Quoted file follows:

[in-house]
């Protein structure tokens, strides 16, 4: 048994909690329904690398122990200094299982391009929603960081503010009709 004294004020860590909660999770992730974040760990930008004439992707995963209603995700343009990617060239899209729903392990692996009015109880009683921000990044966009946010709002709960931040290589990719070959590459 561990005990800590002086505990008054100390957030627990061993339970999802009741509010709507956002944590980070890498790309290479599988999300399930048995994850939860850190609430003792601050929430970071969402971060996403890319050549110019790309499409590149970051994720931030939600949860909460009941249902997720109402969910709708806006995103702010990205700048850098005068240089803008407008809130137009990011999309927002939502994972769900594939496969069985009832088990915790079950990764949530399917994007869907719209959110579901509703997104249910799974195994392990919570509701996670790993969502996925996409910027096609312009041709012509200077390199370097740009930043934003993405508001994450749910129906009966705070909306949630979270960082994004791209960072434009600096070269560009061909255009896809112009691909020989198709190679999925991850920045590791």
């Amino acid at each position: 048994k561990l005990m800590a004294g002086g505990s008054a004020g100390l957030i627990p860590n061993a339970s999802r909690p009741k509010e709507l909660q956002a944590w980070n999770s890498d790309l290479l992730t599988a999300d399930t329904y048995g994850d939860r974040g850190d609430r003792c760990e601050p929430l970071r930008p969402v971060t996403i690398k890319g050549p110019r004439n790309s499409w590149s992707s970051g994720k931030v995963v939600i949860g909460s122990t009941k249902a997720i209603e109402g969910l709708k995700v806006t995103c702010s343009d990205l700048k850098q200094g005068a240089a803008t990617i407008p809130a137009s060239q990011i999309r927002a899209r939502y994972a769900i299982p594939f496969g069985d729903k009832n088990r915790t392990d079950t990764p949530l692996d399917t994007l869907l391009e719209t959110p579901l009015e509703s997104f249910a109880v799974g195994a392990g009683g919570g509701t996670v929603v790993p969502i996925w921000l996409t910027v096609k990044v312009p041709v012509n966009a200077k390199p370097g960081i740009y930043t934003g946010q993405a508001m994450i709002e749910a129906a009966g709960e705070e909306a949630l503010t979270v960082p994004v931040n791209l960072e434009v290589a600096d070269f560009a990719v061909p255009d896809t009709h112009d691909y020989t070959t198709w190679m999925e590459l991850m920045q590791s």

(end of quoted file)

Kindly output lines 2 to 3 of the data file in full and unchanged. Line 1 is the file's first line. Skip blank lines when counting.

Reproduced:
């Protein structure tokens, strides 16, 4: 048994909690329904690398122990200094299982391009929603960081503010009709 004294004020860590909660999770992730974040760990930008004439992707995963209603995700343009990617060239899209729903392990692996009015109880009683921000990044966009946010709002709960931040290589990719070959590459 561990005990800590002086505990008054100390957030627990061993339970999802009741509010709507956002944590980070890498790309290479599988999300399930048995994850939860850190609430003792601050929430970071969402971060996403890319050549110019790309499409590149970051994720931030939600949860909460009941249902997720109402969910709708806006995103702010990205700048850098005068240089803008407008809130137009990011999309927002939502994972769900594939496969069985009832088990915790079950990764949530399917994007869907719209959110579901509703997104249910799974195994392990919570509701996670790993969502996925996409910027096609312009041709012509200077390199370097740009930043934003993405508001994450749910129906009966705070909306949630979270960082994004791209960072434009600096070269560009061909255009896809112009691909020989198709190679999925991850920045590791």
């Amino acid at each position: 048994k561990l005990m800590a004294g002086g505990s008054a004020g100390l957030i627990p860590n061993a339970s999802r909690p009741k509010e709507l909660q956002a944590w980070n999770s890498d790309l290479l992730t599988a999300d399930t329904y048995g994850d939860r974040g850190d609430r003792c760990e601050p929430l970071r930008p969402v971060t996403i690398k890319g050549p110019r004439n790309s499409w590149s992707s970051g994720k931030v995963v939600i949860g909460s122990t009941k249902a997720i209603e109402g969910l709708k995700v806006t995103c702010s343009d990205l700048k850098q200094g005068a240089a803008t990617i407008p809130a137009s060239q990011i999309r927002a899209r939502y994972a769900i299982p594939f496969g069985d729903k009832n088990r915790t392990d079950t990764p949530l692996d399917t994007l869907l391009e719209t959110p579901l009015e509703s997104f249910a109880v799974g195994a392990g009683g919570g509701t996670v929603v790993p969502i996925w921000l996409t910027v096609k990044v312009p041709v012509n966009a200077k390199p370097g960081i740009y930043t934003g946010q993405a508001m994450i709002e749910a129906a009966g709960e705070e909306a949630l503010t979270v960082p994004v931040n791209l960072e434009v290589a600096d070269f560009a990719v061909p255009d896809t009709h112009d691909y020989t070959t198709w190679m999925e590459l991850m920045q590791s």